The other thing I might disagree with is the idea that the reach is lower. Yes, it’s a smaller number of people but you’re with them for much, much more time and you actually have the chance of influencing their trajectory through a social connection in a way that you just don’t over Youtube.

You’re using the word education in a way that I would maybe sub out for the word explanation…You want explanations to be online but the word education derives from the same root as the word educe, to bring out, and I really like that as a bit of etymology because it reminds you that the job of an educator is not to take their knowledge and shove it into the heads of someone else the job is to bring it out.

when people talk about online education as being valuable or revolutionary or anything like that, there’s a part of me that sort of rolls my eyes because it just doesn’t get at the truth that online explanations have nothing to do with all of that important stuff that’s actually happening

Putting in work with calculations

Grant: I think where a lot of self-learners shoot themselves in the foot is by skipping calculations by thinking that that’s incidental to the core understanding. But actually, I do think you build a lot of intuition just by putting in the reps of certain calculations. Some of them may turn out not to be all that important and in that case, so be it, but sometimes that’s what maybe shapes your sense of where the substance of a result really came from.

The “failure to disrupt”

[key ideas: learning is not bottlenecked by good explanations but by social incentives. I found this deeply resonant. Reading between the lines — we are aspirational and good at copying others or trying to impress them, so if we know that we should provide good models for learners to emulate — not to make any equivalence between what I try to do with Moontower and Grant but you can probably see why I’m such a fan of this guy]

Grant: I would reemphasize that what’s probably most important to getting people to actually learn something is not the explanation…but instead, it’s going to be the social factors. Are the five best friends you have also interested in this stuff and do they tend to push you up or they tend to pull you down when it comes to learning more things? Or do you have a reason to? There’s a job that you want to get or a domain that you want to enter where you just have to understand something or is there a personal project that you’re doing?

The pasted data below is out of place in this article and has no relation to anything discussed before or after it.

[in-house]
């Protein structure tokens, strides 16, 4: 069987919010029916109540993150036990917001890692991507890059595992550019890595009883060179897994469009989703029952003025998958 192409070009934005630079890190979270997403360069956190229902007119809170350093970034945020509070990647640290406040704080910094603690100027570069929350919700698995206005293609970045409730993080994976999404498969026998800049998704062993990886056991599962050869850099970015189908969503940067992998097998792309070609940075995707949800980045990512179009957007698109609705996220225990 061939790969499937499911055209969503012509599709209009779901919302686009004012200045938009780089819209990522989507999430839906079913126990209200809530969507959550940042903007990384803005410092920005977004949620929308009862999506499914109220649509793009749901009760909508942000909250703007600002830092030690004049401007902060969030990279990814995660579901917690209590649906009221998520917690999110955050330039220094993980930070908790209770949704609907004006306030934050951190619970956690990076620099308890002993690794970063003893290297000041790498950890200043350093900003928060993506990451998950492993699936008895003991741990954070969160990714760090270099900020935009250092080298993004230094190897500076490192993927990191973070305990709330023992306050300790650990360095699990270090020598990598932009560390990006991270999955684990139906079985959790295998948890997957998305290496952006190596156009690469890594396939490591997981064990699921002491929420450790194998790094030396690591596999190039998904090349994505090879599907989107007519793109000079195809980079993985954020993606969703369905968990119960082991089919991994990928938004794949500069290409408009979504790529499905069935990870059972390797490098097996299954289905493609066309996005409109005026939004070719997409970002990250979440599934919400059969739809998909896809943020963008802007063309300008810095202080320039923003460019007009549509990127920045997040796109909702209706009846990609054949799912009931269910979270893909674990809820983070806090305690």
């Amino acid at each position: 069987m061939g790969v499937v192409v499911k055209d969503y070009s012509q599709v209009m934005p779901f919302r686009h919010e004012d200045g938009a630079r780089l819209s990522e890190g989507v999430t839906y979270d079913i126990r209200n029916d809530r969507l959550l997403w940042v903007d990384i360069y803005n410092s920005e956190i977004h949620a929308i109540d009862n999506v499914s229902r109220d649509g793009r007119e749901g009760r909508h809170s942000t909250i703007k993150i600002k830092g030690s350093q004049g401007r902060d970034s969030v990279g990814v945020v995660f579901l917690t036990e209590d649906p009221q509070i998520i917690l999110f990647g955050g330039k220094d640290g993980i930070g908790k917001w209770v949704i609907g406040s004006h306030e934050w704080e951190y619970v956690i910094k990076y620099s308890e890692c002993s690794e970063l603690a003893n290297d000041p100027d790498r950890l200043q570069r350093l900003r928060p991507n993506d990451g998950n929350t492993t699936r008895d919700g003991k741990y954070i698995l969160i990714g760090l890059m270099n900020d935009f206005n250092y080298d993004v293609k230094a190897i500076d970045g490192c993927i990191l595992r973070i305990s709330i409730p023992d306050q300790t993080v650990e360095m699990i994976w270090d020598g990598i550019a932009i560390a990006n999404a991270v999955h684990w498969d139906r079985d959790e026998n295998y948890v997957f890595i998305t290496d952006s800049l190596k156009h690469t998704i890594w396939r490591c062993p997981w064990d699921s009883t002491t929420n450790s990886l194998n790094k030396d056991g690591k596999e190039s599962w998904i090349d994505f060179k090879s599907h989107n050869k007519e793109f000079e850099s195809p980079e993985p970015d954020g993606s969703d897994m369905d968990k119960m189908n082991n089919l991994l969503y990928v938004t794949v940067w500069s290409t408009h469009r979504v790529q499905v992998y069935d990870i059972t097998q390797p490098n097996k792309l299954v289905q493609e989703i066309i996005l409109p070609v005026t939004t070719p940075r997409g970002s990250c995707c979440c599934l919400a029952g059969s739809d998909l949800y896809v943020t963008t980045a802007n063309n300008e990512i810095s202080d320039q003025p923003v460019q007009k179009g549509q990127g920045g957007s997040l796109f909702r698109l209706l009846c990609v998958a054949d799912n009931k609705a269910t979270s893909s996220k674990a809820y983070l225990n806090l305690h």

The existence of compelling personal projects and encouraging friend groups probably does way way more than the average quality of explanation online ever could because once you get someone motivated, they’re just they’re going to learn it and it maybe makes it a more fluid process if there’s good explanations versus bad ones and it keeps you from having some people drop out of that process,which is important.

There’s a lot more in my excerpts and of course the whole interview is worth a listen.

Money Angle

I added another post to my ongoing Money Wiki. A reminder that the wiki, found at, is a Moontower guide to personal investing. It’s broken into 3 main units:

  1. The Nature of Investing
  2. Risk Absorption
  3. Implementation

The new post:

🔗2 Sides Of Compounding (permalink)

(These posts are intended to be concise so this is the full body of it ⬇️)


A Famous Riddle

The lily pad doubles in size every day and after 365 days it completely covers the pond. On what day does the lily pad cover half the pond?


The 364th day

Compound Growth

Our minds struggle with geometric growth (ie x²) and exponential growth (ie 2ˣ). We extrapolate and interpolate linearly but the key observation is that these processes are multiplicative, not additive.